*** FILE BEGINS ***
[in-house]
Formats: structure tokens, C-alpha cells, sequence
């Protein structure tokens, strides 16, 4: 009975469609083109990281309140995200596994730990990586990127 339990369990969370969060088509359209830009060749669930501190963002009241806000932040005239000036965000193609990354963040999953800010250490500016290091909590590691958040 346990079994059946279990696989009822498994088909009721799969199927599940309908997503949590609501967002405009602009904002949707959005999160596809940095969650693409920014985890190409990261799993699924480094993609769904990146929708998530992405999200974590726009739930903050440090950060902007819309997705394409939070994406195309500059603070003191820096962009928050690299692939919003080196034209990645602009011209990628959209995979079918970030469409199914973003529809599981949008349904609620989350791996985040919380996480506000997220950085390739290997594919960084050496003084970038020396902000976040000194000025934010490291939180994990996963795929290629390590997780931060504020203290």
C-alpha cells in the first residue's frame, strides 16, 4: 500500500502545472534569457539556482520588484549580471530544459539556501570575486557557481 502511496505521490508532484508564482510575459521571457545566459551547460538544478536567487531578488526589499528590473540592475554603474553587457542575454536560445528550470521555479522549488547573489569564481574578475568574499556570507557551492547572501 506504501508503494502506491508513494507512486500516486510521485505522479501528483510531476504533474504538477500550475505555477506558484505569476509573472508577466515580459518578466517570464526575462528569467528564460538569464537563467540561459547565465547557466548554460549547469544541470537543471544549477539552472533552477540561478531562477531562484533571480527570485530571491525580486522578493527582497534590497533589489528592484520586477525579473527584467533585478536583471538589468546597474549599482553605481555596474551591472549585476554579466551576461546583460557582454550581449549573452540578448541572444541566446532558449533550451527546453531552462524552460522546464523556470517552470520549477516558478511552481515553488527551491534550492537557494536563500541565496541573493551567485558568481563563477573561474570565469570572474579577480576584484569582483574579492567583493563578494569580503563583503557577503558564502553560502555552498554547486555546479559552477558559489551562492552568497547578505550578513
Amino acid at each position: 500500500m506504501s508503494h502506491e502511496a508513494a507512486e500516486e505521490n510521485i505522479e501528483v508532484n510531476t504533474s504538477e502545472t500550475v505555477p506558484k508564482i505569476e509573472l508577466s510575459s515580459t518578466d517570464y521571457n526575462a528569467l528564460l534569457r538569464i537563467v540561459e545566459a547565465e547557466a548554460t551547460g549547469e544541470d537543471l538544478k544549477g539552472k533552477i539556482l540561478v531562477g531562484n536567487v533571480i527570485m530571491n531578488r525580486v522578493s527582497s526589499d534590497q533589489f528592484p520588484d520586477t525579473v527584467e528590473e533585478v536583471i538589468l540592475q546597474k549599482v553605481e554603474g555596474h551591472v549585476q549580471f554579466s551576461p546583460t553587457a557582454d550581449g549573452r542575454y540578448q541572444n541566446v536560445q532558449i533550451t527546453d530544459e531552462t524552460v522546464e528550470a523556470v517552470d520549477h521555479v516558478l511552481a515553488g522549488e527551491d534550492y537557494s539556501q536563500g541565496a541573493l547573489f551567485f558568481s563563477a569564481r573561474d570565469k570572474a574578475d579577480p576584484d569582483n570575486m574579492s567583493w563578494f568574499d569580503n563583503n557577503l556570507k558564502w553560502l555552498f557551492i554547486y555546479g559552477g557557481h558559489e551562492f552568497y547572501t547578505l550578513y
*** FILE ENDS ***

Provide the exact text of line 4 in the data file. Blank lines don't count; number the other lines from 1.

C-alpha cells in the first residue's frame, strides 16, 4: 500500500502545472534569457539556482520588484549580471530544459539556501570575486557557481 502511496505521490508532484508564482510575459521571457545566459551547460538544478536567487531578488526589499528590473540592475554603474553587457542575454536560445528550470521555479522549488547573489569564481574578475568574499556570507557551492547572501 506504501508503494502506491508513494507512486500516486510521485505522479501528483510531476504533474504538477500550475505555477506558484505569476509573472508577466515580459518578466517570464526575462528569467528564460538569464537563467540561459547565465547557466548554460549547469544541470537543471544549477539552472533552477540561478531562477531562484533571480527570485530571491525580486522578493527582497534590497533589489528592484520586477525579473527584467533585478536583471538589468546597474549599482553605481555596474551591472549585476554579466551576461546583460557582454550581449549573452540578448541572444541566446532558449533550451527546453531552462524552460522546464523556470517552470520549477516558478511552481515553488527551491534550492537557494536563500541565496541573493551567485558568481563563477573561474570565469570572474579577480576584484569582483574579492567583493563578494569580503563583503557577503558564502553560502555552498554547486555546479559552477558559489551562492552568497547578505550578513